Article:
1. Consider the recurrence R(n) = 4R(n − 1) − 3R(n − 2) with initial conditions
R(0) = 2 and R(1) = 8. (4 Points)
Find its characteristic equation, and use it to create a formula for the recurrence that depends only on n, i.e. is not recursive.
What is the recurrence’s order of growth? Use Θ(n) if you can.
2. The Lucas numbers, named for 19th century French mathematician Edouard ´
Lucas, are defined exactly as the Fibonacci numbers, except that they have
ever-so-slightly different initial conditions. The Lucas numbers are given by:
L(0) = 2
L(1) = 1
L(n) = L(n − 1) + L(n − 2) for n > 1
Write a C++ program that accepts as input a value n and writes as output
the sequence L(0), L(1), . . . , L(n). Your program should compute the values
recursively with a separate function that uses the definition above. You may
hardcode the initial conditions. (7 Points)
What else is Lucas known for?
3. Use the clock() function from < time.h > to investigate the order of growth of
your recursive algorithm that computes the Lucas numbers. (11 Points)
• Extend your program from Part 2 above to determine the time needed to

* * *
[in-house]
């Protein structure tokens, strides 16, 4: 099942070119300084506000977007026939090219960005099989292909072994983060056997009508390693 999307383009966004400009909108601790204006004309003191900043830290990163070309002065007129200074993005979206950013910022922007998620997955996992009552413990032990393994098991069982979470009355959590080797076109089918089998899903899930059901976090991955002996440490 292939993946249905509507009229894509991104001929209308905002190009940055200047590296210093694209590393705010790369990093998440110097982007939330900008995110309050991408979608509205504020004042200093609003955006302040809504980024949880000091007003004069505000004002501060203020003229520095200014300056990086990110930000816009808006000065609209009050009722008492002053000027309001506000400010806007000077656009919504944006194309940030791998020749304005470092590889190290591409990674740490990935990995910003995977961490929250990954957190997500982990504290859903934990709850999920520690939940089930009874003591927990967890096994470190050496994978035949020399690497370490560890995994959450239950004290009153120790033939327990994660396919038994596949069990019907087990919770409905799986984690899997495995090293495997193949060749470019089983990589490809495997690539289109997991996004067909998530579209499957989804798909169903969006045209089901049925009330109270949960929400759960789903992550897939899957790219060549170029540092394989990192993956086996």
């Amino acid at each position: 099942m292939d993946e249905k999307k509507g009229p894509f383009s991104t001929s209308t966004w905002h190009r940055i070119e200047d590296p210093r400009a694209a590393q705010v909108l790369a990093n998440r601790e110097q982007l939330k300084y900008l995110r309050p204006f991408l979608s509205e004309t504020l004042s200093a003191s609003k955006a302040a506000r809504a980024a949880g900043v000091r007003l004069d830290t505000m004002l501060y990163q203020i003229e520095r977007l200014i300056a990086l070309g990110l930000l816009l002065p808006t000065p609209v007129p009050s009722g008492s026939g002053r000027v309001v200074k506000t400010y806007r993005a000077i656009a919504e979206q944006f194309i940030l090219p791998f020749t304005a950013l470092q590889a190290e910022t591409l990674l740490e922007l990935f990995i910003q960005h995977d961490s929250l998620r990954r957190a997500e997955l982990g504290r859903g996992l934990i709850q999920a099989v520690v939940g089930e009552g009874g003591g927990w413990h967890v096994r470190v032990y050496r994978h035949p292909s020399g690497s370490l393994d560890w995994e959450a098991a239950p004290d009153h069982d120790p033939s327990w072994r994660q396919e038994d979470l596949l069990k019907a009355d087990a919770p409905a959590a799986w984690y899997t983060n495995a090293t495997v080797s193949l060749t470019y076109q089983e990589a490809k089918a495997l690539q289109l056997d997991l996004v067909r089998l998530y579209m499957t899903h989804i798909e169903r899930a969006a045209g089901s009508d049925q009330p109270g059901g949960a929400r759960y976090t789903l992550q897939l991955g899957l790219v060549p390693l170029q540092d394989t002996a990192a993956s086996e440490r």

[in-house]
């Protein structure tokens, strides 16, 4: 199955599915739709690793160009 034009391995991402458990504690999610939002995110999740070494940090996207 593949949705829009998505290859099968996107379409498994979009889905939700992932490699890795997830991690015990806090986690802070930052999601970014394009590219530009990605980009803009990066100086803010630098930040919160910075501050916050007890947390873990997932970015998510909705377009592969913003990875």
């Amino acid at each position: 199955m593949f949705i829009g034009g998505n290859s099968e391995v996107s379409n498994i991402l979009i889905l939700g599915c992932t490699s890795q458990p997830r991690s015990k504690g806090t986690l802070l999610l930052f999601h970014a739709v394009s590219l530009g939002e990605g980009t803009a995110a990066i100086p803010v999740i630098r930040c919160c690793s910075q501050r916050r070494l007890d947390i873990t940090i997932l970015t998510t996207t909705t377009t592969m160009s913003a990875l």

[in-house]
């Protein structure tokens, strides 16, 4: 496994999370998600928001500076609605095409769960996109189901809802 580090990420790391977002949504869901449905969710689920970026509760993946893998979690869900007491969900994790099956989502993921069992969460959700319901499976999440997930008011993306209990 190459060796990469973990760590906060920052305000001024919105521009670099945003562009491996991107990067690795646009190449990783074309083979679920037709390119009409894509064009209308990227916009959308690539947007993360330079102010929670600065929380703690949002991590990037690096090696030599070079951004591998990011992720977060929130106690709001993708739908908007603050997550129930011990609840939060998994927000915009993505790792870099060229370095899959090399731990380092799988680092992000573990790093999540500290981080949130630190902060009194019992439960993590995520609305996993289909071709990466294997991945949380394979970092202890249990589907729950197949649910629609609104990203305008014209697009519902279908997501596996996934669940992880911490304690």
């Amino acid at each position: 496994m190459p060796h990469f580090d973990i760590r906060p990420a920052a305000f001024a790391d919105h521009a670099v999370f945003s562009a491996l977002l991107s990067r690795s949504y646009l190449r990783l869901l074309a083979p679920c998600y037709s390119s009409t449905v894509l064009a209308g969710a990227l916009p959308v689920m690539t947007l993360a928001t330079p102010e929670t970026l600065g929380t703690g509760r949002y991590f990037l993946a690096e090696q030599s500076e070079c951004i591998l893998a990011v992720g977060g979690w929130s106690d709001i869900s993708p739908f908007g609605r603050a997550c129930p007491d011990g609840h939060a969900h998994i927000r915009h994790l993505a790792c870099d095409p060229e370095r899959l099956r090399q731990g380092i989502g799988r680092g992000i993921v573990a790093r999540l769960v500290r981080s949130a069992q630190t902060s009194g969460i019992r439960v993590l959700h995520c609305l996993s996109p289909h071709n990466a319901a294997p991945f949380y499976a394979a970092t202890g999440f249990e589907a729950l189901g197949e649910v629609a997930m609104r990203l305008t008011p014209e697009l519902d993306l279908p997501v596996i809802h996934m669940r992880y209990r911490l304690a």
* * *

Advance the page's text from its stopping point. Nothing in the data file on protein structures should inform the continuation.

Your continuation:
compute each of the first 30 Lucas numbers. (You are encouraged to go
higher!) Display these results for each n on the standard console output.
• Have your code examine the ratio of successive calculations, i.e. Time(L(n+1))
Time(L(n)) .
Do you recognize this number?
What is the order of growth of your algorithm?
4. The Suribachs Magic Square–pictured below–is an interesting construction.
While not technically a magic square, its rows, columns, diagonals, corners,
center, and “postage stamps” do all have the same sum. In fact, there are
many other combinations in the square that also have this sum. (18 Points)
• Write a C++ program that counts all the 4-element combinations that
have the same sum as the rows/columns, etc.
• Add to your program so that you can count all combinations with this sum.
Some will have fewer than 4 elements, some will have exactly 4 elements,
some will have more than 4 elements. Count them all.
• Make yet another addition to your program that counts the number of ways
every possible sum can be formed. Include 0 as a possible sum; the largest
sum will be created by summing every cell of the square.
• What sum can be created with the greatest number of combinations, and
how many combinations is that? Notice anything interesting about that?
Bonus: The Suribachs Magic Square is fascinating. Your investigations might
have piqued your curiosity about it. Write (and document!) a C++ program
investigating some aspect of it not covered here, or write a 1-page report detailing where it can be found, explaining why it is named what it is named, and
discussing its “mystical” significance. (2 Bonus Points)